Caroline Meadows has joined Greensboro College’s faculty as a visiting assistant professor of kinesiology.
She comes to GC from Salem College, where she was an adjunct faculty member in 2019-2020. Prior to that role, she also had been a teaching and research assistant at the University of North Carolina at Greensboro, as well as a coach at College Hill CrossFit in Greensboro and at All In CrossFit in Auburn, Ala.
She has had studies published in the academic journals “Neuroscience” and “Biological Psychology.” She has also presented both virtually and in person at the Society for Psychophysiological Research’s annual meeting, UNC-Greensboro’s Graduate Research and Creativity Expo, and annual meetings of the Cognitive Neuroscience Society and North American Society for the Psychology of Sport and Physical Activity.
Meadows holds a B.A. in exercise science and an M.S. in exercise science and motor behavior, both from Auburn University, and is pursuing her Ph.D. in Sport and Exercise Psychology at UNC-Greensboro. For her Ph.D., she is studying the effects of physical activity on cognitive and emotional deficits in young adults at risk for attention deficit/hyperactivity disorder (ADHD) in their real-world environment.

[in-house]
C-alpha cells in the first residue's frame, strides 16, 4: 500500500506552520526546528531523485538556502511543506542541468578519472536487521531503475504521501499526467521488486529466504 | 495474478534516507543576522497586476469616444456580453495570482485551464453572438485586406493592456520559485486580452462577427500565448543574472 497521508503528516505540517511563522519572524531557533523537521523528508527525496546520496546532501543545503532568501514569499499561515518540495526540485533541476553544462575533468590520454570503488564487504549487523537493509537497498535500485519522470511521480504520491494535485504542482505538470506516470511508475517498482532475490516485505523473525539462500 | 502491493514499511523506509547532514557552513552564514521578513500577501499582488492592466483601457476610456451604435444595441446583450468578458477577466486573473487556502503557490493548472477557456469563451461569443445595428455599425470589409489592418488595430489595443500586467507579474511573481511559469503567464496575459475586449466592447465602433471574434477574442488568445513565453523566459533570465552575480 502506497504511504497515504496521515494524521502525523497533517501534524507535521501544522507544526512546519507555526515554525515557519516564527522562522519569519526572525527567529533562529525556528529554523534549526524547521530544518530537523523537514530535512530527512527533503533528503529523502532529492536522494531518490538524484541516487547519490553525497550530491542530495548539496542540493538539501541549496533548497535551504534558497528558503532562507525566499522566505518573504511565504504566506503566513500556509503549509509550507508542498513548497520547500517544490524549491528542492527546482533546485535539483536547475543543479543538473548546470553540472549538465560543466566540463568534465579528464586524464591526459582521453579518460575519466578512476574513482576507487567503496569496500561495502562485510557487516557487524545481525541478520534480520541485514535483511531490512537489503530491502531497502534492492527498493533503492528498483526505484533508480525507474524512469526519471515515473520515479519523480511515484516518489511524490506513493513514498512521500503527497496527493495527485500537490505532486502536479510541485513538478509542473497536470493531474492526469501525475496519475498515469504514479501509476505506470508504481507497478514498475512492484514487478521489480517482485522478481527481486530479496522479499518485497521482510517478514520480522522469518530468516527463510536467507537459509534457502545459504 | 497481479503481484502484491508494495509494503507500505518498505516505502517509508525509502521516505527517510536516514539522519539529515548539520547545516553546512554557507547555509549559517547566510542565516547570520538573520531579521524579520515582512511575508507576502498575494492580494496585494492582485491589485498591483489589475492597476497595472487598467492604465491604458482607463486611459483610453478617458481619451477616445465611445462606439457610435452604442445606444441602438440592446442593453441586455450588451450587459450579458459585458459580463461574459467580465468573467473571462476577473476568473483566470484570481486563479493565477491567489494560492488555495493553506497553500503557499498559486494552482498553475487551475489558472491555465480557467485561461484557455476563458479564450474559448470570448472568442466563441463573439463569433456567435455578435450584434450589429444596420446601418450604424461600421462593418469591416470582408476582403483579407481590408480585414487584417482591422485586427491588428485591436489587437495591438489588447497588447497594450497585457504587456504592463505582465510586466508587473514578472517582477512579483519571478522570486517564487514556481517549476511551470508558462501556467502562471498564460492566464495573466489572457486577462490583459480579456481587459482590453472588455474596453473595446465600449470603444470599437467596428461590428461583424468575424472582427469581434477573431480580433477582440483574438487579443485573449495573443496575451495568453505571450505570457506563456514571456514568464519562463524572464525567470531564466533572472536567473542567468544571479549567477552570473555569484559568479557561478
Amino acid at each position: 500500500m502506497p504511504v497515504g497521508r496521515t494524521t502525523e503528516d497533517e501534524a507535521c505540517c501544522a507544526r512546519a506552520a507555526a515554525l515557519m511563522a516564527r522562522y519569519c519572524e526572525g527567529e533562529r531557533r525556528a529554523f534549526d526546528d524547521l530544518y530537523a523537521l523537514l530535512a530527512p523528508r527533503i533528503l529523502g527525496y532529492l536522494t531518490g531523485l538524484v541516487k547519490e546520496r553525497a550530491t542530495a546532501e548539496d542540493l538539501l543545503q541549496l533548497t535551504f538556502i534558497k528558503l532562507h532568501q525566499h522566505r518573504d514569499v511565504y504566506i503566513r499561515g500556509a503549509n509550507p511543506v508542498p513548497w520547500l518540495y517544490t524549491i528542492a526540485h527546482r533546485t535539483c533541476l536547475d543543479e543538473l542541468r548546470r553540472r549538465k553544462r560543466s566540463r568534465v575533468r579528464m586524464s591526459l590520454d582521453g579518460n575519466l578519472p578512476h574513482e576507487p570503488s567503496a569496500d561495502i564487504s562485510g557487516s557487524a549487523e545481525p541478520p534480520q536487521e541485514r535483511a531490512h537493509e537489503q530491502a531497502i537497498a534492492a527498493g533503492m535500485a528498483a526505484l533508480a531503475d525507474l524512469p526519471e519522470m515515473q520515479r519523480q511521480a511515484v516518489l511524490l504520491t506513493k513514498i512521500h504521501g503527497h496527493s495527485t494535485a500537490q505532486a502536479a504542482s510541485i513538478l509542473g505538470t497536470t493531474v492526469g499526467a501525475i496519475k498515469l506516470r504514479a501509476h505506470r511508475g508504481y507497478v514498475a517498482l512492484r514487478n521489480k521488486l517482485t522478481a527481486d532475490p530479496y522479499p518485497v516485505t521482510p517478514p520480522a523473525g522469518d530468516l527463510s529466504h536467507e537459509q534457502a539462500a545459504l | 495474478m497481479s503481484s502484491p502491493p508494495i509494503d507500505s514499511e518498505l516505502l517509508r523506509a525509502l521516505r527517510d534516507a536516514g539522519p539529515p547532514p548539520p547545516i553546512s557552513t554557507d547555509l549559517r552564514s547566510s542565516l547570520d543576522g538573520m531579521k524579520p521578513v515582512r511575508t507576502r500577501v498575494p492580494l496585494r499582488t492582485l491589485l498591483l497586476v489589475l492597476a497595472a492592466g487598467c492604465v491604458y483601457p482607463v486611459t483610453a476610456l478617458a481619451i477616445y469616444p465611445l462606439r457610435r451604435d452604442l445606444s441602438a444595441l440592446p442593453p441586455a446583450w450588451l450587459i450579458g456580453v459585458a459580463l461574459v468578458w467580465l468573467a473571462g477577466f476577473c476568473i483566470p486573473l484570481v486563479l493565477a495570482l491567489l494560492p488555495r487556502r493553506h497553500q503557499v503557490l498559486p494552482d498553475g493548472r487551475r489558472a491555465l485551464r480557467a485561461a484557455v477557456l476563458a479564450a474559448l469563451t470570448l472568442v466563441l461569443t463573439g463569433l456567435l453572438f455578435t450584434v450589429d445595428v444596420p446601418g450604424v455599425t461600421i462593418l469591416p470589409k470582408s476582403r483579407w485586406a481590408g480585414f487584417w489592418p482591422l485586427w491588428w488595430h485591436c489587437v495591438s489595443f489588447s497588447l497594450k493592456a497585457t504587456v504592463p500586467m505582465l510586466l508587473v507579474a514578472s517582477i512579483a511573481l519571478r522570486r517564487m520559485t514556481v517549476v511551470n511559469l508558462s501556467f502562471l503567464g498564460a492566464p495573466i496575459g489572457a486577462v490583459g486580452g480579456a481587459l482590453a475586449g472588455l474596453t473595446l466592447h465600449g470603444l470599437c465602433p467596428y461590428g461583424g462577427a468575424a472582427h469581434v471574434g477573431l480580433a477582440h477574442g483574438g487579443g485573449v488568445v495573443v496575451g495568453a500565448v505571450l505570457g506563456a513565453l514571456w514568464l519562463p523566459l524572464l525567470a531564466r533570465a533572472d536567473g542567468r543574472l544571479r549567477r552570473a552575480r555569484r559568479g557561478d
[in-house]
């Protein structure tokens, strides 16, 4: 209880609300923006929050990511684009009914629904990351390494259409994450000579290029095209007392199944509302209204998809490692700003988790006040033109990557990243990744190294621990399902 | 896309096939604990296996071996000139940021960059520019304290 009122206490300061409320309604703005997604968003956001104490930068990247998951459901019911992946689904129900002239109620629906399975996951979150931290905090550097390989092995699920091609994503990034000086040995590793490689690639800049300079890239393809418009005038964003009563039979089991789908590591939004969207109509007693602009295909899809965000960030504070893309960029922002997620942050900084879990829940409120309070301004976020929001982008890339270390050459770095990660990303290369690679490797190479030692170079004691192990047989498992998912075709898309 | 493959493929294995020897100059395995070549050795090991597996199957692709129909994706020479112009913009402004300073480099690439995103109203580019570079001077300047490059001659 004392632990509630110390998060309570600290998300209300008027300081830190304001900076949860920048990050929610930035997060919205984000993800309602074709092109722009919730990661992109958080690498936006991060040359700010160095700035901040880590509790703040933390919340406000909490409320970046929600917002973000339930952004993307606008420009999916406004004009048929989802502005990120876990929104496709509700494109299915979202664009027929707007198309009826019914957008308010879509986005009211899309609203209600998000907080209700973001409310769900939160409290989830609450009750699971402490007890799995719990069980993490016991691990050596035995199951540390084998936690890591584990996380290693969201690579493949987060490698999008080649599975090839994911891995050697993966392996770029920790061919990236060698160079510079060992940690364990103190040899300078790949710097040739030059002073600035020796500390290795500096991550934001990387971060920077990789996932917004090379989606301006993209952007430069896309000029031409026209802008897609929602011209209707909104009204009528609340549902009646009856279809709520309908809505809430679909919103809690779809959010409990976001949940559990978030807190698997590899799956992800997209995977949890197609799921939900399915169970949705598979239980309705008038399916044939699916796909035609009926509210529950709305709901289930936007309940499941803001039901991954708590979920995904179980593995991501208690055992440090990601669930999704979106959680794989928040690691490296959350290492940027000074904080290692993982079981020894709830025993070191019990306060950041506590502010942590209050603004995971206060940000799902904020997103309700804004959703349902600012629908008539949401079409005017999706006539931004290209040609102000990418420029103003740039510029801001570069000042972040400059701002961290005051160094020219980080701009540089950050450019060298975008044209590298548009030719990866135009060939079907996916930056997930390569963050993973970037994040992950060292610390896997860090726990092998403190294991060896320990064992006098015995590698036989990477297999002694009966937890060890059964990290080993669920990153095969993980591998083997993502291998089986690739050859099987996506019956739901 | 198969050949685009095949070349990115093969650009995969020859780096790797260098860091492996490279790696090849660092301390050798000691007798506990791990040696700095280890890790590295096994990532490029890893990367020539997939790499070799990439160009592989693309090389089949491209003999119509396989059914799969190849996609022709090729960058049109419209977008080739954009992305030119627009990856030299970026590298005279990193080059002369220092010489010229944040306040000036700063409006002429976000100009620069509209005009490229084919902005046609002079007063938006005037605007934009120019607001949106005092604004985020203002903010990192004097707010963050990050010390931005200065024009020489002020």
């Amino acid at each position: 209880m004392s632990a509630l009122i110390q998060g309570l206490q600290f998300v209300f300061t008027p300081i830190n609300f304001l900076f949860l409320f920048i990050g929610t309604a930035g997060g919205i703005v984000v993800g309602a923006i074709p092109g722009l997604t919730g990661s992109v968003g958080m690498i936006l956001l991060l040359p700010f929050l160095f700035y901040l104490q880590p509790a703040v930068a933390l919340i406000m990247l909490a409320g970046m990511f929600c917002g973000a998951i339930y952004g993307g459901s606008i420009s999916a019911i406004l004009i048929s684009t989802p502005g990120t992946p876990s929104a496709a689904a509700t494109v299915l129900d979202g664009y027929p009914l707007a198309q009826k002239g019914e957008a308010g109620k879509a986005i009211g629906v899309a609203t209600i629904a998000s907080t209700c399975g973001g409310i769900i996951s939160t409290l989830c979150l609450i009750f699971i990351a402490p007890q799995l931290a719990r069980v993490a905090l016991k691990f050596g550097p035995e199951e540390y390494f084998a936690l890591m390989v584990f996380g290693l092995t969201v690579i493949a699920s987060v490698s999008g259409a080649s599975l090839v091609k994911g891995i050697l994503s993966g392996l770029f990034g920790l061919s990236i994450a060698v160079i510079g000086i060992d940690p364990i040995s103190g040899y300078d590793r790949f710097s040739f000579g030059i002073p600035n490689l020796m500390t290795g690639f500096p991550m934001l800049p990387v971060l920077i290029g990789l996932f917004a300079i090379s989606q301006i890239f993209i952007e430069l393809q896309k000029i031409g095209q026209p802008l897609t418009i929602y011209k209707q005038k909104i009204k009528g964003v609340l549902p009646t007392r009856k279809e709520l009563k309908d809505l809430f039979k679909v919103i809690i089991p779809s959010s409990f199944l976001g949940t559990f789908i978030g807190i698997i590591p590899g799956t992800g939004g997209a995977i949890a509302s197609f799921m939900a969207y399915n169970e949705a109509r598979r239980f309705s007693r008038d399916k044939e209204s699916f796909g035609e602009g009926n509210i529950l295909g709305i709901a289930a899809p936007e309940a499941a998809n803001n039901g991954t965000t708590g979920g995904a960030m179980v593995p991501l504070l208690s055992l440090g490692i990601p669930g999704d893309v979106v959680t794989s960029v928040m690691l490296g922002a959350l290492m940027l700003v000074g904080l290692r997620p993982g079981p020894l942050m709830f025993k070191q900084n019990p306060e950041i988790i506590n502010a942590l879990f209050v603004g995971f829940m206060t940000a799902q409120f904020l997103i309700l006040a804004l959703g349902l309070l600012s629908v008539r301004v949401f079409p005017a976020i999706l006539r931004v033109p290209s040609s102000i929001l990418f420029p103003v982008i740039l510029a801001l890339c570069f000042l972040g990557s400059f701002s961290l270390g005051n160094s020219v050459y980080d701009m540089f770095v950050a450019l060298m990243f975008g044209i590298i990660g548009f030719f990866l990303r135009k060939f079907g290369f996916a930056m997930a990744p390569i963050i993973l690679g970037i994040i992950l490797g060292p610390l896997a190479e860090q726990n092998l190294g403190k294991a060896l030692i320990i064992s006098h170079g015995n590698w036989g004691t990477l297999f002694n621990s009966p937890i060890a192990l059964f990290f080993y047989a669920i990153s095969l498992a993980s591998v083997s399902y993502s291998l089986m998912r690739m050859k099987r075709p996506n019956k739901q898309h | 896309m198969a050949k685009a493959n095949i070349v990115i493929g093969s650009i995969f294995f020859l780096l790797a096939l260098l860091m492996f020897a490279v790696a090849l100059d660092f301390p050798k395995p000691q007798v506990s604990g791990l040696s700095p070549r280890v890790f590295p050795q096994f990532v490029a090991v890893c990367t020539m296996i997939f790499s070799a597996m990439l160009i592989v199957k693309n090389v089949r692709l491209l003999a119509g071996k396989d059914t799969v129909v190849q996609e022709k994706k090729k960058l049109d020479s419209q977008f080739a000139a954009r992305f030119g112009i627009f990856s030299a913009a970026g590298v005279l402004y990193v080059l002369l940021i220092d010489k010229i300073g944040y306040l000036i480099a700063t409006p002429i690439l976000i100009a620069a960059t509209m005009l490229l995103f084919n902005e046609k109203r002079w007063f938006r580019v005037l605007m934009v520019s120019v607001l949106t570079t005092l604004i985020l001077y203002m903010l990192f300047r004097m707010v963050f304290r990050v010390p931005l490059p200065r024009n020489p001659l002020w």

She says that since settling in at GC, she has not been disappointed, and on being asked what attracted her to Greensboro College, she responds without hesitation, “Family. This is a close-knit community, and it radiates. I truly love being connected to the faculty, staff, and students in all aspects of life.”
In the classroom, her teaching goals are not modest: “I want to capture the attention of each of my students, knowing they have learned the class material and would be able to tutor other students in the future. Hopefully, my classes will inspire others to become educators, as I was.”
And she says she hopes her teaching will affect students in ways that will last well beyond final exams: “In summary, my job is to meet students where they are, which opens the door for communication and facilitates and initiates ownership of learning to produce knowledgeable life-long learners and leaders.”